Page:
Upon arriving in Port Breton, the colonists discovered there was no town, settlement, or empire of New France. Housing had not been built for them as promised, but they were able to salvage from the now derelict India and the remains of the two previous expeditions some three weeks supplies,[5] bricks,[5] notebooks and the makings of a mill.[5] The mill was never used, and parts of the grindstone can still be found at Kavieng.[5] The stone itself is mounted as a memorial in Rabaul.[6]

Located at the feet of the Verron Range, that area of New Ireland is mostly dense tropical rainforest and the settlers were unable to carve out the farmland they had been promised. Many started to fall sick after their weakening journey on the India and were unable to ward off new tropical diseases such as malaria.[2][5] Starvation was also a major concern, and there were also some reports of clashes with the indigenous population.[2][5] About a hundred settlers died in Port Breton from disease and malnutrition.[2][3]

After two months, a smaller previous expedition ship, the Genil, was sent out in desperation from the failed colony to find food and supplies.[3] Settlers waited two more months for its return before casting off on the India to try to find a nearby colony that could house the starving refugees. There were now just over two hundred and thirty settlers remaining. In a strange twist of events, the Genil arrived back at the port on the same day the India left, but the two ships did not sight each other.[3]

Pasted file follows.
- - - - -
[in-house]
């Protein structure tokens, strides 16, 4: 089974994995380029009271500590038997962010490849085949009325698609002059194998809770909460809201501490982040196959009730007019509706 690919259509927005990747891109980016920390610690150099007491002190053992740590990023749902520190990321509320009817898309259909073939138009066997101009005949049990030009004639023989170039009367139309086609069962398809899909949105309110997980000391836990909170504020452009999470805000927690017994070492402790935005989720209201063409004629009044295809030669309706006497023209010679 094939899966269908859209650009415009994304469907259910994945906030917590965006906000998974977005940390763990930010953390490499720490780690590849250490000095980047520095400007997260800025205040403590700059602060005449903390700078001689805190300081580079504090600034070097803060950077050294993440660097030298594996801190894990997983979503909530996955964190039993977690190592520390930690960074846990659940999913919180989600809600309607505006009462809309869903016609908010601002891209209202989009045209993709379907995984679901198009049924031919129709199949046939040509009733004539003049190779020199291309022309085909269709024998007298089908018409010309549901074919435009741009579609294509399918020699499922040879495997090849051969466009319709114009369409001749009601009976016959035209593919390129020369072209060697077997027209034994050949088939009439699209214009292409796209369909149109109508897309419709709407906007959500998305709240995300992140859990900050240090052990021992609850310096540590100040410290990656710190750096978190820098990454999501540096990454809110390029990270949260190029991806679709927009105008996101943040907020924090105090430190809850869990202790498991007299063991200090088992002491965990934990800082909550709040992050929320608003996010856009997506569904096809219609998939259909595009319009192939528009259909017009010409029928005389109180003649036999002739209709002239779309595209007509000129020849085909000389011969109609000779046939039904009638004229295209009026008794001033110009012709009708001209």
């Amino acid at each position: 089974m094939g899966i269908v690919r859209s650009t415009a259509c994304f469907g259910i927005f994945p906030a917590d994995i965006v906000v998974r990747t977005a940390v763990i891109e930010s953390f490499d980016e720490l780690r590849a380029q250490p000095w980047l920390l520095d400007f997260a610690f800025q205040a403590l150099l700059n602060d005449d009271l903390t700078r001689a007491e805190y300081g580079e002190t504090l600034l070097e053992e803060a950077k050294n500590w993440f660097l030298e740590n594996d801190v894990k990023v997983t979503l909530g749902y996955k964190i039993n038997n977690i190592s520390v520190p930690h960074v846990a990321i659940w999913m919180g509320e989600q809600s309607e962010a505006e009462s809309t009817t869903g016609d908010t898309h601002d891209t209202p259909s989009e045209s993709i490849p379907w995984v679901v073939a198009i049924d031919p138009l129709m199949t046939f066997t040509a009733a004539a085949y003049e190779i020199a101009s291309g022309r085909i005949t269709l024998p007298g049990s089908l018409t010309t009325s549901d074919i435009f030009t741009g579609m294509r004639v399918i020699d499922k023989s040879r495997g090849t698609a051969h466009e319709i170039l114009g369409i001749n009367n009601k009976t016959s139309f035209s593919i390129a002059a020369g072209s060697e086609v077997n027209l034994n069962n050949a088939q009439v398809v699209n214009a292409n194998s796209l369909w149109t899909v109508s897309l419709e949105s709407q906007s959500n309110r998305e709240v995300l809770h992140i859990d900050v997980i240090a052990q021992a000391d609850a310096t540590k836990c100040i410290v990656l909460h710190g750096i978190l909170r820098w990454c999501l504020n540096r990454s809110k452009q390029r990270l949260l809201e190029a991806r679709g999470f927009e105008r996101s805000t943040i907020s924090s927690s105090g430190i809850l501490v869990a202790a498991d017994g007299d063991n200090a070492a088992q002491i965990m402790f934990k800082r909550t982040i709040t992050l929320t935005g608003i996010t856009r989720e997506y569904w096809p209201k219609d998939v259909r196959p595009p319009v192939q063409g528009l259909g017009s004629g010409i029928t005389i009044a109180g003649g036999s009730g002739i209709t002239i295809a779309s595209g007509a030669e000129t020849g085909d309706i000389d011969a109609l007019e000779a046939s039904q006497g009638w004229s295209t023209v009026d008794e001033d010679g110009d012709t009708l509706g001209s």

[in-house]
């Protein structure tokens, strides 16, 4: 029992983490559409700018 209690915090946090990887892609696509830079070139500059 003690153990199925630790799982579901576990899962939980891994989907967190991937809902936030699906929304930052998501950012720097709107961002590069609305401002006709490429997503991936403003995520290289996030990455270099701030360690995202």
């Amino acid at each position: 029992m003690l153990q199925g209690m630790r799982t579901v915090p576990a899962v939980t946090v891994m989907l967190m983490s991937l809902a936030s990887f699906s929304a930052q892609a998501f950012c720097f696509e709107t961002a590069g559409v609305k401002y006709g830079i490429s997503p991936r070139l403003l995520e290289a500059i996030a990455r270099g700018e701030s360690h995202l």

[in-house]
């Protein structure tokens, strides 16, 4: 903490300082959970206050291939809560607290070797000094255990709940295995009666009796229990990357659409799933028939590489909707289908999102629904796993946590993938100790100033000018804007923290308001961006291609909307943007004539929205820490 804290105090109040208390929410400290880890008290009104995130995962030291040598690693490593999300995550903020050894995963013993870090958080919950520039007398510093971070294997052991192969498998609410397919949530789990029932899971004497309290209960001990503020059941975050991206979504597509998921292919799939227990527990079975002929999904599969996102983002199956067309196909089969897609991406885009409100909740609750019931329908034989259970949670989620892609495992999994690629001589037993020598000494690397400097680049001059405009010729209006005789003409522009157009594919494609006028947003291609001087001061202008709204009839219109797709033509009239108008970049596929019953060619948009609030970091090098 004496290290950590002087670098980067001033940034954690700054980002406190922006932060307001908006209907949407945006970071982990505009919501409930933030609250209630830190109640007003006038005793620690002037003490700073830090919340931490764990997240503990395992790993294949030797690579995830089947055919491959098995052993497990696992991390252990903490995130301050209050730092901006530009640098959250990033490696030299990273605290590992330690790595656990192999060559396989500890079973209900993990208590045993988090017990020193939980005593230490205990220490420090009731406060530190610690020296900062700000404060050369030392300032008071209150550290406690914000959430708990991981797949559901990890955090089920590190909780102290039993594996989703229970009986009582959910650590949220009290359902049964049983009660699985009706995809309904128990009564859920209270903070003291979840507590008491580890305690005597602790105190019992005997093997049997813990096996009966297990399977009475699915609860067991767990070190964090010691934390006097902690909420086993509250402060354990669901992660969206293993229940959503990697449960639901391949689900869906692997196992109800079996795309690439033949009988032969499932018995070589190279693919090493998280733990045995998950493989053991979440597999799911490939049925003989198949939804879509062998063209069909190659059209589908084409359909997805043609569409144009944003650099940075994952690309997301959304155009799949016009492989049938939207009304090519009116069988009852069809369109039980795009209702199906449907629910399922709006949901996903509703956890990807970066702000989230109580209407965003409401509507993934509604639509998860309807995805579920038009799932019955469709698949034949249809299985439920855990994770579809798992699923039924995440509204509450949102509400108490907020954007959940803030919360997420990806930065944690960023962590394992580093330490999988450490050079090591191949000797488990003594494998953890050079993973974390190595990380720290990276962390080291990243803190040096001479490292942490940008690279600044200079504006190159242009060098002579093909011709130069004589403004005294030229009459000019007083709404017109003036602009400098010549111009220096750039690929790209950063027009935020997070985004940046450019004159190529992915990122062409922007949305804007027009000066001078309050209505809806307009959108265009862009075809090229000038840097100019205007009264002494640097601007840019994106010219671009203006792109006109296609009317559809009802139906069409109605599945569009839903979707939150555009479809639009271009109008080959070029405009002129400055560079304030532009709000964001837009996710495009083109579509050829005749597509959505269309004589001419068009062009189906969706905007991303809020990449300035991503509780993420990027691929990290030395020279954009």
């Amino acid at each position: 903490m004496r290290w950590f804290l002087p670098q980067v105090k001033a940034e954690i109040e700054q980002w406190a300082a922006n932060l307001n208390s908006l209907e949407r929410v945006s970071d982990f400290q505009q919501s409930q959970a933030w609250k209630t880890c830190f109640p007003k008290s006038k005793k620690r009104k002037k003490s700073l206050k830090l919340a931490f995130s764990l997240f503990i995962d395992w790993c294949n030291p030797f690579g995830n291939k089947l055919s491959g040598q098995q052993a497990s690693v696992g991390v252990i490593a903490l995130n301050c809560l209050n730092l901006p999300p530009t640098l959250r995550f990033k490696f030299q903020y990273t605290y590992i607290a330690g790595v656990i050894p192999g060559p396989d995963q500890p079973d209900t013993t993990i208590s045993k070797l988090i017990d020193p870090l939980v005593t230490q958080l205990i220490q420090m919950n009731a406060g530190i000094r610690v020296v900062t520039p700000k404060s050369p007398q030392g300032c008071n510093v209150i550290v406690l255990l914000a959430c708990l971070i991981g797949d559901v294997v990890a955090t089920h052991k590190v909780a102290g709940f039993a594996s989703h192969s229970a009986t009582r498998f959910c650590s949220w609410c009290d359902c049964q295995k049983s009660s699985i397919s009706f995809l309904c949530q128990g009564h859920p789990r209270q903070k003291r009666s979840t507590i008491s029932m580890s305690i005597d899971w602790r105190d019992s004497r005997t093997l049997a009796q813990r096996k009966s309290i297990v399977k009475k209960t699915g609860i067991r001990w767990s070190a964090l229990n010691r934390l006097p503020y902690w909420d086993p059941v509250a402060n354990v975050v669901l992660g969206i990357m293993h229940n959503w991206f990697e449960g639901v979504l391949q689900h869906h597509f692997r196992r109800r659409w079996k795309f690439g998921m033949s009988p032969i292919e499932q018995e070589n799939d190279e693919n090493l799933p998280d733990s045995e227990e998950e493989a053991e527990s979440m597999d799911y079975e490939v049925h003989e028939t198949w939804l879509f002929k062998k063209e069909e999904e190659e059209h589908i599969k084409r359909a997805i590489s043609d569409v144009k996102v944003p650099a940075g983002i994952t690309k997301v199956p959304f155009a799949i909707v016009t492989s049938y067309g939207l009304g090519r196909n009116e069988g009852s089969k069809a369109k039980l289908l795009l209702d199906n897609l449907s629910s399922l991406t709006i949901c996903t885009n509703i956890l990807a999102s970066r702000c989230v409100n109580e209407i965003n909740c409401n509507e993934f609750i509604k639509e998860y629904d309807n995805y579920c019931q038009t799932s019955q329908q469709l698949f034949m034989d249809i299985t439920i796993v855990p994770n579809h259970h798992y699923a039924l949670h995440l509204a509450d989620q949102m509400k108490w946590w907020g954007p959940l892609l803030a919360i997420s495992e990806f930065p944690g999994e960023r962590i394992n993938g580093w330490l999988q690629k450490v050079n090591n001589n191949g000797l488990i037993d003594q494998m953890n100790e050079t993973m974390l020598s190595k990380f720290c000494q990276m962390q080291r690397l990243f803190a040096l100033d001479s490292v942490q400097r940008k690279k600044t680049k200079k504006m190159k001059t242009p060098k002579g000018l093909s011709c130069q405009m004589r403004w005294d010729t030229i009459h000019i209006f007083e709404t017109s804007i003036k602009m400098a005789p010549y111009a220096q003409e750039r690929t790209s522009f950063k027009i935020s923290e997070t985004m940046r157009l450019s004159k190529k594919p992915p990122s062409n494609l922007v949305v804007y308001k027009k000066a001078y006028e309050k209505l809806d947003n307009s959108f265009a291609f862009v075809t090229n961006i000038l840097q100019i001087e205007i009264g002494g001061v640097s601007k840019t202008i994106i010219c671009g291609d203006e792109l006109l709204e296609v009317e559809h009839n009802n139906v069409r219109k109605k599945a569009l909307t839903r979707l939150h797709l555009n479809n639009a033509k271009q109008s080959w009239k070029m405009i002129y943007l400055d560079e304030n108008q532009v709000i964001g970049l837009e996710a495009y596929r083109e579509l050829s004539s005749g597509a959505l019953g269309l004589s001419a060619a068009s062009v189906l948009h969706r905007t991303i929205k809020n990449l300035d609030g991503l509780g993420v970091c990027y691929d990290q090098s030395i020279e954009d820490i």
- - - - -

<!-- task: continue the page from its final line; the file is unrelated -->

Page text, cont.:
The voyage to Nouméa[edit]

Settlers reportedly instructed the captain of the India to set sail for Sydney, Australia, but instead, the ship was sailed to Nouméa in the French colony of New Caledonia,[4] which was at that time a penal colony. The settlers hoped to continue to Sydney, but the French authorities declared the India unseaworthy and refused to allow it to leave port. Due to an apparent dislike of the French,[1] and a desire to not reside in a penal colony, the Italians appealed to the British consul for aid. Sir Henry Parkes, the colonial secretary of New South Wales,[3] responded to their request[4] and arranged travel for the settlers on the James Patterson[1][3] to Sydney. Two hundred and seventeen settlers remained upon arrival in Sydney.[3][4]

Settlement in New Italy[edit]

The colonists found themselves in temporary accommodations for a short while, in the Old Agricultural Hall,[7] as a media storm swelled around them. Eventually, they were hired out by the colony to English-speaking families for thirty pounds a year, in an attempt to force the Italians to assimilate into Australian culture.[4][7] Families were torn apart, and many of the colonists hoped to settle an area of New South Wales, as enough skilled tradesmen existed among the settlers to form an established settlement. Hearing of land becoming available in the north, some colonists surveyed and individually claimed[4][7] areas that collectively formed a 3,000-acre (12 km2) parcel, and established the settlement of New Italy[2][7] on the Richmond River near Woodburn in 1882. Many of the former colonists moved to that area.[4][7]

The settlement is now deserted, but a museum exists on the site.[1]

Use this link to visit the New Italy Museum website

References[edit]